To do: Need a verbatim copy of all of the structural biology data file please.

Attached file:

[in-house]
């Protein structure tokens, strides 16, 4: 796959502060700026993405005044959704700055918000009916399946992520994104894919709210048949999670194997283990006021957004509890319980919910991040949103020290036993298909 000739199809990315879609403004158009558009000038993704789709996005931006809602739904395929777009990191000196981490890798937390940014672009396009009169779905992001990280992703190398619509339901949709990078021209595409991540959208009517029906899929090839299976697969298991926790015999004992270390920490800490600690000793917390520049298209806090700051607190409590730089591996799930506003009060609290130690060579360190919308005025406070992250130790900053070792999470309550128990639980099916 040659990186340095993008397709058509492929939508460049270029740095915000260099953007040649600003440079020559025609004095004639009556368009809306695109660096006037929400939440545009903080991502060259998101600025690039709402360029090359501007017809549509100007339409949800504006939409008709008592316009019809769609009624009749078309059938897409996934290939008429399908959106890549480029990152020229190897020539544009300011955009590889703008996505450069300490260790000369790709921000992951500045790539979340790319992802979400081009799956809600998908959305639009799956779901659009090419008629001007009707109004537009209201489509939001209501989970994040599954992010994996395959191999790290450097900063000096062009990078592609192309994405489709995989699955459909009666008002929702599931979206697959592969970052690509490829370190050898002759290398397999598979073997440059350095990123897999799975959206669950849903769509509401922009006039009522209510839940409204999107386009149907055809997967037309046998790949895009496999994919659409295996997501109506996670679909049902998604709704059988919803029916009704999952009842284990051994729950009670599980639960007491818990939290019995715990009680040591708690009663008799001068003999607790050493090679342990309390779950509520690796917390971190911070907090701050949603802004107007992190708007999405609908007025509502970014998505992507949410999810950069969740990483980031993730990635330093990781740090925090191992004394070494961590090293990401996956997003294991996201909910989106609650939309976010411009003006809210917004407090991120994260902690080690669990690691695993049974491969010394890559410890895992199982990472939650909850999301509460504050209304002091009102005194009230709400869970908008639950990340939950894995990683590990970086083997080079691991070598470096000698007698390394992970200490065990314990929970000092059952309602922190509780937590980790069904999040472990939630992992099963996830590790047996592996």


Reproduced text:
[in-house]
């Protein structure tokens, strides 16, 4: 796959502060700026993405005044959704700055918000009916399946992520994104894919709210048949999670194997283990006021957004509890319980919910991040949103020290036993298909 000739199809990315879609403004158009558009000038993704789709996005931006809602739904395929777009990191000196981490890798937390940014672009396009009169779905992001990280992703190398619509339901949709990078021209595409991540959208009517029906899929090839299976697969298991926790015999004992270390920490800490600690000793917390520049298209806090700051607190409590730089591996799930506003009060609290130690060579360190919308005025406070992250130790900053070792999470309550128990639980099916 040659990186340095993008397709058509492929939508460049270029740095915000260099953007040649600003440079020559025609004095004639009556368009809306695109660096006037929400939440545009903080991502060259998101600025690039709402360029090359501007017809549509100007339409949800504006939409008709008592316009019809769609009624009749078309059938897409996934290939008429399908959106890549480029990152020229190897020539544009300011955009590889703008996505450069300490260790000369790709921000992951500045790539979340790319992802979400081009799956809600998908959305639009799956779901659009090419008629001007009707109004537009209201489509939001209501989970994040599954992010994996395959191999790290450097900063000096062009990078592609192309994405489709995989699955459909009666008002929702599931979206697959592969970052690509490829370190050898002759290398397999598979073997440059350095990123897999799975959206669950849903769509509401922009006039009522209510839940409204999107386009149907055809997967037309046998790949895009496999994919659409295996997501109506996670679909049902998604709704059988919803029916009704999952009842284990051994729950009670599980639960007491818990939290019995715990009680040591708690009663008799001068003999607790050493090679342990309390779950509520690796917390971190911070907090701050949603802004107007992190708007999405609908007025509502970014998505992507949410999810950069969740990483980031993730990635330093990781740090925090191992004394070494961590090293990401996956997003294991996201909910989106609650939309976010411009003006809210917004407090991120994260902690080690669990690691695993049974491969010394890559410890895992199982990472939650909850999301509460504050209304002091009102005194009230709400869970908008639950990340939950894995990683590990970086083997080079691991070598470096000698007698390394992970200490065990314990929970000092059952309602922190509780937590980790069904999040472990939630992992099963996830590790047996592996």